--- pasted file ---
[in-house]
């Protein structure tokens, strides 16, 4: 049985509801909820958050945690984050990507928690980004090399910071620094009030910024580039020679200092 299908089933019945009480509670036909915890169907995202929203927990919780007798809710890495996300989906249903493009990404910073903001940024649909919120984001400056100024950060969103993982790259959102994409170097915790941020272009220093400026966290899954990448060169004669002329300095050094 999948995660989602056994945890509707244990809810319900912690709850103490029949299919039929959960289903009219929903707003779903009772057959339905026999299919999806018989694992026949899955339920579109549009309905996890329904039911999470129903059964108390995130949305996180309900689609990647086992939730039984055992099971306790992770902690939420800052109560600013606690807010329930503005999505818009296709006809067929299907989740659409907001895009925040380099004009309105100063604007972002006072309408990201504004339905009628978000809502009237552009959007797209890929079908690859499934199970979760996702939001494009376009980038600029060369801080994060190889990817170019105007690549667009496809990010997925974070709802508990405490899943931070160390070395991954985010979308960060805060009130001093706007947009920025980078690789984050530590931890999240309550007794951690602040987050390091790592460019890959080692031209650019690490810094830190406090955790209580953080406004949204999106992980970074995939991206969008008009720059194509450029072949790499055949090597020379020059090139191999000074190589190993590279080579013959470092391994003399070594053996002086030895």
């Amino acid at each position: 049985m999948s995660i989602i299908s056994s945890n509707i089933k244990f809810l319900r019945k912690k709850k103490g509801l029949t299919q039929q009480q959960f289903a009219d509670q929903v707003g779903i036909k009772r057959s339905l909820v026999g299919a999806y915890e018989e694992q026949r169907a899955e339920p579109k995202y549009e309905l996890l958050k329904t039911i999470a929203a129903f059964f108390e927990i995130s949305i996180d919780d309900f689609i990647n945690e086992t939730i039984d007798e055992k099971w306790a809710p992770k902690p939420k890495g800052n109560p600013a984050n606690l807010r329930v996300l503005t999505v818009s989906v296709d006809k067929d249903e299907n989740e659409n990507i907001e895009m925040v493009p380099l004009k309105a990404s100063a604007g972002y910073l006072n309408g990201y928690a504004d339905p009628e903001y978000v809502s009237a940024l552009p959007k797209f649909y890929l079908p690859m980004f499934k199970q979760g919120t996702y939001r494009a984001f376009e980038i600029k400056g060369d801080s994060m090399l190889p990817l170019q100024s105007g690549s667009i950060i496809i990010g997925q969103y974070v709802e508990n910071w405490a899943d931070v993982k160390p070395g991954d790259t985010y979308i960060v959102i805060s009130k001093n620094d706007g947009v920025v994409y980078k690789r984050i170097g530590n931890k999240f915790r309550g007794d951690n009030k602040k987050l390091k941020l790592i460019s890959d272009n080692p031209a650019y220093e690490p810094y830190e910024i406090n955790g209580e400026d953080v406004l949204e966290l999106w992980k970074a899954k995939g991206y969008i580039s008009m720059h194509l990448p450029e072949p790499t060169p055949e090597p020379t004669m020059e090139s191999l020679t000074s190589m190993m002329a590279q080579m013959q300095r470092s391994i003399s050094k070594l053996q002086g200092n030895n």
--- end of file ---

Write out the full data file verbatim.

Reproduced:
[in-house]
């Protein structure tokens, strides 16, 4: 049985509801909820958050945690984050990507928690980004090399910071620094009030910024580039020679200092 299908089933019945009480509670036909915890169907995202929203927990919780007798809710890495996300989906249903493009990404910073903001940024649909919120984001400056100024950060969103993982790259959102994409170097915790941020272009220093400026966290899954990448060169004669002329300095050094 999948995660989602056994945890509707244990809810319900912690709850103490029949299919039929959960289903009219929903707003779903009772057959339905026999299919999806018989694992026949899955339920579109549009309905996890329904039911999470129903059964108390995130949305996180309900689609990647086992939730039984055992099971306790992770902690939420800052109560600013606690807010329930503005999505818009296709006809067929299907989740659409907001895009925040380099004009309105100063604007972002006072309408990201504004339905009628978000809502009237552009959007797209890929079908690859499934199970979760996702939001494009376009980038600029060369801080994060190889990817170019105007690549667009496809990010997925974070709802508990405490899943931070160390070395991954985010979308960060805060009130001093706007947009920025980078690789984050530590931890999240309550007794951690602040987050390091790592460019890959080692031209650019690490810094830190406090955790209580953080406004949204999106992980970074995939991206969008008009720059194509450029072949790499055949090597020379020059090139191999000074190589190993590279080579013959470092391994003399070594053996002086030895």
């Amino acid at each position: 049985m999948s995660i989602i299908s056994s945890n509707i089933k244990f809810l319900r019945k912690k709850k103490g509801l029949t299919q039929q009480q959960f289903a009219d509670q929903v707003g779903i036909k009772r057959s339905l909820v026999g299919a999806y915890e018989e694992q026949r169907a899955e339920p579109k995202y549009e309905l996890l958050k329904t039911i999470a929203a129903f059964f108390e927990i995130s949305i996180d919780d309900f689609i990647n945690e086992t939730i039984d007798e055992k099971w306790a809710p992770k902690p939420k890495g800052n109560p600013a984050n606690l807010r329930v996300l503005t999505v818009s989906v296709d006809k067929d249903e299907n989740e659409n990507i907001e895009m925040v493009p380099l004009k309105a990404s100063a604007g972002y910073l006072n309408g990201y928690a504004d339905p009628e903001y978000v809502s009237a940024l552009p959007k797209f649909y890929l079908p690859m980004f499934k199970q979760g919120t996702y939001r494009a984001f376009e980038i600029k400056g060369d801080s994060m090399l190889p990817l170019q100024s105007g690549s667009i950060i496809i990010g997925q969103y974070v709802e508990n910071w405490a899943d931070v993982k160390p070395g991954d790259t985010y979308i960060v959102i805060s009130k001093n620094d706007g947009v920025v994409y980078k690789r984050i170097g530590n931890k999240f915790r309550g007794d951690n009030k602040k987050l390091k941020l790592i460019s890959d272009n080692p031209a650019y220093e690490p810094y830190e910024i406090n955790g209580e400026d953080v406004l949204e966290l999106w992980k970074a899954k995939g991206y969008i580039s008009m720059h194509l990448p450029e072949p790499t060169p055949e090597p020379t004669m020059e090139s191999l020679t000074s190589m190993m002329a590279q080579m013959q300095r470092s391994i003399s050094k070594l053996q002086g200092n030895n």